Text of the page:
How Using FANBOYS Adds Flow to Your Writing

Written by Michelle Clardie

Did you watch ‘Schoolhouse Rock’ as a kid? It had classic episodes like “Three Is a Magic Number” (about multiplying by three), “I’m Just a Bill” (about how a bill becomes a law), and my personal favorite, “Conjunction Junction,” which is all about the star of this article: coordinating conjunctions, otherwise known as FANBOYS.

FANBOYS is a mnemonic device to help you remember the seven coordinating conjunctions:

  1. For
  2. And
  3. Nor
  4. But
  5. Or
  6. Yet
  7. So

What are coordinating conjunctions?

Coordinating conjunctions are used to join multiple grammatical elements of equal importance. These elements could be nouns, verbs, adjectives, adverbs, or even whole phrases and independent clauses. We all use coordinating conjunctions every day. But are you using them correctly?

Let’s look at:

  • How to use FANBOYS as coordinating conjunctions — including lots of examples
  • How coordinating conjunctions are different from subordinating conjunctions
  • Whether it’s proper to start a sentence with a coordinating conjunction
  • And why “however” isn’t included in FANBOYS

Here’s everything you need to know about FANBOYS.

connecting nouns or verbs

How to use FANBOYS as coordinating conjunctions

You can use FANBOYS to join multiple…

  • nouns (persons, places, or things)
  • verbs (actions or states of being)
  • adjectives and adverbs (descriptions)
  • whole phrases
  • independent clauses (complete sentences)

Let’s look at a few examples.

Example of using FANBOYS with nouns

Micheal and Nina are working together on that assignment.

The nouns (Micheal and Nina) are joined by one of our FANBOYS: and.

Example of using FANBOYS with verbs

Should we walk, drive, or Uber?

The verbs (walk, drive, and Uber) are joined by or.

Example of using FANBOYS with adjectives

That article was neither well-written nor informative.

The adjectives (well-written and informative) are joined by nor.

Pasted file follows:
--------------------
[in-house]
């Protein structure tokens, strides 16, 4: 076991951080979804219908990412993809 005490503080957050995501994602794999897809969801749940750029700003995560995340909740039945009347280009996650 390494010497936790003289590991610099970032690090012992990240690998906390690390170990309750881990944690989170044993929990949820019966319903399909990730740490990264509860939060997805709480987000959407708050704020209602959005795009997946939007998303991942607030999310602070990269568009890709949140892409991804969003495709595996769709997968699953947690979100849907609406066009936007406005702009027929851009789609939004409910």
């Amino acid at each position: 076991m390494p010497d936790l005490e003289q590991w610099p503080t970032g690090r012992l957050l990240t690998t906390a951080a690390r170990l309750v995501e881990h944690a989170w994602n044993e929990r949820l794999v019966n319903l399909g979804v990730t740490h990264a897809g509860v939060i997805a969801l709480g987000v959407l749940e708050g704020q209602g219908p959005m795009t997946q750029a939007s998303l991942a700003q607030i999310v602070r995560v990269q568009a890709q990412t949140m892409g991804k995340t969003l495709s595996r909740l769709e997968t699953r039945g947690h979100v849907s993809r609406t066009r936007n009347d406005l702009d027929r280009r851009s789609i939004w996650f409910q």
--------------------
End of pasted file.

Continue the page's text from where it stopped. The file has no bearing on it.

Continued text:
Example of using FANBOYS with phrases

The project was difficult yet worth the effort.

The phrases (The project was difficult and worth the effort) are joined by yet.

Example of using FANBOYS with independent clauses

I thought I knew a lot about the topic, but I learned a lot more.

The independent clauses (I thought I knew a lot about the topic and I learned a lot more) are joined by but. This could be written as two separate sentences: I thought I knew a lot about the topic. I learned a lot more.

But using a conjunction combines the sentence into a single thought and improves the flow of the writing. When using FANBOYS to join two independent clauses, you need a comma before the conjunction.

How coordinating conjunctions are different from subordinating conjunctions

FANBOYS are most often used as coordinating junctions to join grammatical elements, as we’ve seen so far. But they can also be used as subordinating conjunctions. In subordinating conjunctions, the grammatical elements are not equal; one is dependent on the other.

Example of subordinating conjunctions

I started freelance writing so I could earn extra money.

In this example, “I could earn extra money” is dependent on the clause “I started freelance writing.” This makes “so” a subordinating conjunction in this example.

Can I start sentences with coordinating conjunctions?

Your elementary school teacher probably told you it’s not proper to start a sentence with a conjunction. But I do it all the time as a professional writer. See what I did there?

Not starting a sentence with a conjunction is an outdated grammar rule. We’re taught not to start sentences with conjunctions because teachers are afraid we’ll use them to write in sentence fragments instead of complete sentences.

However, once you understand that a sentence is only complete when it has a subject and a noun, there’s no reason to avoid starting a sentence with one of our FANBOYS.

What about words like however?

Why isn’t “however” included in FANBOYS? However is an example of a conjunctive adverb. Conjunctive adverbs are transition words; they transition from one thought to another. Other examples of conjunctive adverbs include furthermore, meanwhile, moreover, namely, nevertheless, and subsequently.

FANBOYS and conjunctive adverbs are all about adding flow to your writing and making it easier for your reader to follow your train of thought.

Conjunction Junction - what’s your function? Here’s how FANBOYS brought the 1973 Schoolhouse Rock topic into the new millennium. #properEnglish Click To Tweet


About the author

Michelle Clardie

Michelle Clardie is a real estate and finance expert with over 15 years’ experience covering everything from luxury property management to property tax consulting. She has an MBA in Management and Strategy, and her work has been featured on sites like Yahoo! News and Inman.

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